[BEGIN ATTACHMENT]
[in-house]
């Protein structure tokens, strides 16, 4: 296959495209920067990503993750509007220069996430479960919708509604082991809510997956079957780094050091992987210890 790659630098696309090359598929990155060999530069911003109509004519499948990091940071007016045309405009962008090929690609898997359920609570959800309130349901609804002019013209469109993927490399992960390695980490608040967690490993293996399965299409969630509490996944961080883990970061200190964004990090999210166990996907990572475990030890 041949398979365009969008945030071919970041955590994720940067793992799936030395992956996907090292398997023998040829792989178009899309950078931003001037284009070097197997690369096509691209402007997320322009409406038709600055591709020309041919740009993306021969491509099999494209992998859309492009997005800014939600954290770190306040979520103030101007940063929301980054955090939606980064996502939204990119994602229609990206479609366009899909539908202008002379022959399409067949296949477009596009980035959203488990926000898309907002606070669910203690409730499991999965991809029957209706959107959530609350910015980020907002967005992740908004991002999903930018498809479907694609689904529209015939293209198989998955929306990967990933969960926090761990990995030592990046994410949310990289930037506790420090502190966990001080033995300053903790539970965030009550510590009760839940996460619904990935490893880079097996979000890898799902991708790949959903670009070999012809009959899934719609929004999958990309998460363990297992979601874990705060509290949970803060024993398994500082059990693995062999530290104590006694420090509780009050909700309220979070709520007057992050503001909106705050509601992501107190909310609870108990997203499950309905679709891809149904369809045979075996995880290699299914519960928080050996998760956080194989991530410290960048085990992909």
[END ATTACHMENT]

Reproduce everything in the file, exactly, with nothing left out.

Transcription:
[in-house]
């Protein structure tokens, strides 16, 4: 296959495209920067990503993750509007220069996430479960919708509604082991809510997956079957780094050091992987210890 790659630098696309090359598929990155060999530069911003109509004519499948990091940071007016045309405009962008090929690609898997359920609570959800309130349901609804002019013209469109993927490399992960390695980490608040967690490993293996399965299409969630509490996944961080883990970061200190964004990090999210166990996907990572475990030890 041949398979365009969008945030071919970041955590994720940067793992799936030395992956996907090292398997023998040829792989178009899309950078931003001037284009070097197997690369096509691209402007997320322009409406038709600055591709020309041919740009993306021969491509099999494209992998859309492009997005800014939600954290770190306040979520103030101007940063929301980054955090939606980064996502939204990119994602229609990206479609366009899909539908202008002379022959399409067949296949477009596009980035959203488990926000898309907002606070669910203690409730499991999965991809029957209706959107959530609350910015980020907002967005992740908004991002999903930018498809479907694609689904529209015939293209198989998955929306990967990933969960926090761990990995030592990046994410949310990289930037506790420090502190966990001080033995300053903790539970965030009550510590009760839940996460619904990935490893880079097996979000890898799902991708790949959903670009070999012809009959899934719609929004999958990309998460363990297992979601874990705060509290949970803060024993398994500082059990693995062999530290104590006694420090509780009050909700309220979070709520007057992050503001909106705050509601992501107190909310609870108990997203499950309905679709891809149904369809045979075996995880290699299914519960928080050996998760956080194989991530410290960048085990992909």